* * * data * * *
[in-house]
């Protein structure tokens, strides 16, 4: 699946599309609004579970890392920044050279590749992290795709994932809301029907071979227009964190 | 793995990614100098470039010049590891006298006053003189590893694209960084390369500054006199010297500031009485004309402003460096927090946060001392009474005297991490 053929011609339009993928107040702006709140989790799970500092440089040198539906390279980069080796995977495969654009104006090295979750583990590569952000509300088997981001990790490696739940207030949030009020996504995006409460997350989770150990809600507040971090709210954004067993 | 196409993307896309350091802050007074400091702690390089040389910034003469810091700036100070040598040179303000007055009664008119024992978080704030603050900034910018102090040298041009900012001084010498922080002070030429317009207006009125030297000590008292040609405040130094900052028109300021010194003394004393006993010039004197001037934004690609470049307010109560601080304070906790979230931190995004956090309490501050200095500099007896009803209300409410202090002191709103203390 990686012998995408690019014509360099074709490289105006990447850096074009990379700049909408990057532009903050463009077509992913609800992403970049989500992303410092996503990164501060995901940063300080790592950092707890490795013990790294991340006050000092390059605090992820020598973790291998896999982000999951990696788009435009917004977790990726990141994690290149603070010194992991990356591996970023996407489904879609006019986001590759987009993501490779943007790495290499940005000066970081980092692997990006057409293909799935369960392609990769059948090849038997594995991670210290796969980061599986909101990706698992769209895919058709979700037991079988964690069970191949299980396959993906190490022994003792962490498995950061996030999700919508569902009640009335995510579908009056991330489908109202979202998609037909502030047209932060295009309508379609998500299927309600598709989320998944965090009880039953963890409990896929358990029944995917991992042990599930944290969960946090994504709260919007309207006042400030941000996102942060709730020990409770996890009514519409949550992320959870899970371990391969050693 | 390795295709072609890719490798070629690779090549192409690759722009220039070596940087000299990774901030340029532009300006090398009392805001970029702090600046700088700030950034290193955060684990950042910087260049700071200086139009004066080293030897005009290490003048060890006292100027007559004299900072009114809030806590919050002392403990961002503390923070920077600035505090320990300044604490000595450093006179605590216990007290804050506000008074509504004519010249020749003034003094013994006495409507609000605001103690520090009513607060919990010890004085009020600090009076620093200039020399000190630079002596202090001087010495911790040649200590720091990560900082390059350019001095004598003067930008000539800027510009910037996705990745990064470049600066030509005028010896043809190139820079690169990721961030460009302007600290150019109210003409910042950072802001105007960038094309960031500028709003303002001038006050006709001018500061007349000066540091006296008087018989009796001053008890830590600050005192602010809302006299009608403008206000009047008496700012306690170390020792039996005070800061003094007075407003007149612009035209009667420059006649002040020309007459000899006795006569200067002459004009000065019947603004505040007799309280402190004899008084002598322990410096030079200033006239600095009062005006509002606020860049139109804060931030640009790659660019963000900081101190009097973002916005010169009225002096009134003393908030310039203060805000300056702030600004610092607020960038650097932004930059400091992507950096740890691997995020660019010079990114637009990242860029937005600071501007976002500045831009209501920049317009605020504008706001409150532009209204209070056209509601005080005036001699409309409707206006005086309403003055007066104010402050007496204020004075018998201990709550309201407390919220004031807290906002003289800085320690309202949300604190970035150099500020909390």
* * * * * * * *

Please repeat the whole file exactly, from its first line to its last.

[in-house]
């Protein structure tokens, strides 16, 4: 699946599309609004579970890392920044050279590749992290795709994932809301029907071979227009964190 | 793995990614100098470039010049590891006298006053003189590893694209960084390369500054006199010297500031009485004309402003460096927090946060001392009474005297991490 053929011609339009993928107040702006709140989790799970500092440089040198539906390279980069080796995977495969654009104006090295979750583990590569952000509300088997981001990790490696739940207030949030009020996504995006409460997350989770150990809600507040971090709210954004067993 | 196409993307896309350091802050007074400091702690390089040389910034003469810091700036100070040598040179303000007055009664008119024992978080704030603050900034910018102090040298041009900012001084010498922080002070030429317009207006009125030297000590008292040609405040130094900052028109300021010194003394004393006993010039004197001037934004690609470049307010109560601080304070906790979230931190995004956090309490501050200095500099007896009803209300409410202090002191709103203390 990686012998995408690019014509360099074709490289105006990447850096074009990379700049909408990057532009903050463009077509992913609800992403970049989500992303410092996503990164501060995901940063300080790592950092707890490795013990790294991340006050000092390059605090992820020598973790291998896999982000999951990696788009435009917004977790990726990141994690290149603070010194992991990356591996970023996407489904879609006019986001590759987009993501490779943007790495290499940005000066970081980092692997990006057409293909799935369960392609990769059948090849038997594995991670210290796969980061599986909101990706698992769209895919058709979700037991079988964690069970191949299980396959993906190490022994003792962490498995950061996030999700919508569902009640009335995510579908009056991330489908109202979202998609037909502030047209932060295009309508379609998500299927309600598709989320998944965090009880039953963890409990896929358990029944995917991992042990599930944290969960946090994504709260919007309207006042400030941000996102942060709730020990409770996890009514519409949550992320959870899970371990391969050693 | 390795295709072609890719490798070629690779090549192409690759722009220039070596940087000299990774901030340029532009300006090398009392805001970029702090600046700088700030950034290193955060684990950042910087260049700071200086139009004066080293030897005009290490003048060890006292100027007559004299900072009114809030806590919050002392403990961002503390923070920077600035505090320990300044604490000595450093006179605590216990007290804050506000008074509504004519010249020749003034003094013994006495409507609000605001103690520090009513607060919990010890004085009020600090009076620093200039020399000190630079002596202090001087010495911790040649200590720091990560900082390059350019001095004598003067930008000539800027510009910037996705990745990064470049600066030509005028010896043809190139820079690169990721961030460009302007600290150019109210003409910042950072802001105007960038094309960031500028709003303002001038006050006709001018500061007349000066540091006296008087018989009796001053008890830590600050005192602010809302006299009608403008206000009047008496700012306690170390020792039996005070800061003094007075407003007149612009035209009667420059006649002040020309007459000899006795006569200067002459004009000065019947603004505040007799309280402190004899008084002598322990410096030079200033006239600095009062005006509002606020860049139109804060931030640009790659660019963000900081101190009097973002916005010169009225002096009134003393908030310039203060805000300056702030600004610092607020960038650097932004930059400091992507950096740890691997995020660019010079990114637009990242860029937005600071501007976002500045831009209501920049317009605020504008706001409150532009209204209070056209509601005080005036001699409309409707206006005086309403003055007066104010402050007496204020004075018998201990709550309201407390919220004031807290906002003289800085320690309202949300604190970035150099500020909390």